Wednesday, September 8, 2010

Police Shoot Pastor

I know we've agreed to give the police the benefit of the doubt, but sometimes you just have to wonder.


  1. I know we've agreed to give the police the benefit of the doubt

    When did we agree to that? In my opinion law enforcement should be held to the same standards and laws as everyone else. No special treatment or elevated status. That is just an invitation for abuse.

  2. I agree with RuffRidr. I too feel that cops and citizens should be on the same level and held to the same standards.

    Therefore, since the man was on his own property and the cop was unmarked, I would say the benefit of the doubt should be given to the victim and the cop arrested and must prove it was legitimate. The cop should have to prove that it was defensive and all tests of self defense were in place just like any other citizen would have to in his place.

  3. I see this as a perfect example of why police should never be allowed to "go undercover" and arrest someone. The arresting officers should always be in uniform, in a clearly marked car, with multiple officers. The undercover officers should not be allowed to arrest anyone, only provide information as a witness and call in the crime to a waiting marked unit. If the police dept doesn't have enough manpower to do that, then don't do the undercover work.

    Who knows what was happening there, as the pastor may have thought "this guy isn't really a cop" and decided his life was about to be taken.

    I totally agree with RuffRidr and FatWhiteMan about the cops being held to the same standards.

  4. Technically, the cops are held to the same standard. The real issue is that they have protection under soverign immunity for making arrests. If they fuck up, they have more protection than Joe Citizen.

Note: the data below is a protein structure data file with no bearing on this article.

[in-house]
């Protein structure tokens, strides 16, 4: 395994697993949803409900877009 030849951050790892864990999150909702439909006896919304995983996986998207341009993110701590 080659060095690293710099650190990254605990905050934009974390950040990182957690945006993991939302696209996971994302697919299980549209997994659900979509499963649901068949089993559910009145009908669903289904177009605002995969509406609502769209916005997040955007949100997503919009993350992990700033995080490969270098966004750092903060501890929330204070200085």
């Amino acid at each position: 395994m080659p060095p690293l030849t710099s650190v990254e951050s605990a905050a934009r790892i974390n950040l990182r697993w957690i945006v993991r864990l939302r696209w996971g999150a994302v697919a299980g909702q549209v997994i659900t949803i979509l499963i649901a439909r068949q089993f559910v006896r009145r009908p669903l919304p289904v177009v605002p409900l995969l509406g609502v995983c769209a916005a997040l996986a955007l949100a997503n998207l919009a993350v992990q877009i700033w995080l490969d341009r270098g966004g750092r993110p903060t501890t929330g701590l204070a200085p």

If Joe Citizen arrests the wrong person or illegally arrests someone, they can be criminally and civilly liable, no matter what the reason.

    Cops also have slightly less liability if they shoot someone during the course of their duties, but they can still be sued.

    If you pop an innocent bystander, you're effed (unless you happen to be in a jurisdiction with a "licence to kill law").

    Interestingly enough, the Real TR was NYPD commissioner for two years. He was reputed for "enforcement of all laws, no matter how unpopular".



  5. So cops are held to the same standard, and yet they aren't.

    Thanks for clearing that up, Laci's beta. Too bad the correct term is Qualified Immunity. Cops aren't our sovereign.

    Oh, and how does this agent's treatment sound as a standard?

  6. The benefit of the doubt I was referring to is the one which prohibits me from concluding the cops are power abusing gangsters when there aren't enough facts to support that.

    It's the same tendency I have when analyzing a DGU. If it's the word of the supposedly legitimate gun owner that he had no choice but to shoot, I always wonder if he's lying.

    When the cops say the guy with a knife was "lunging," I immediately think they're full of shit, they're lying to cover up an unnecessry shooting.

    In this case I agree with FWM, plain-clothed cops on the guy's property were out of line, that's why I posted it in the first place.

  7. Here's what happens seconds after the lunge.

    I agree with Mike, cops, and anybody else who shoots to stop a knife attack, diserve the benefit of the doubt.

  8. Van Dyke, You should have warned me how graphic those pics are. I'm thinking about getting a gun now.

  9. But, you don't need one. That guy is proof. He was knifed "just a little bit." He wasn't killed, so if you did get a gun and used it in a situation like that, someone like yourself would come along and question why you used it.

    Nope, you can't get a gun MikeB. I don't foresee the need for you to have one.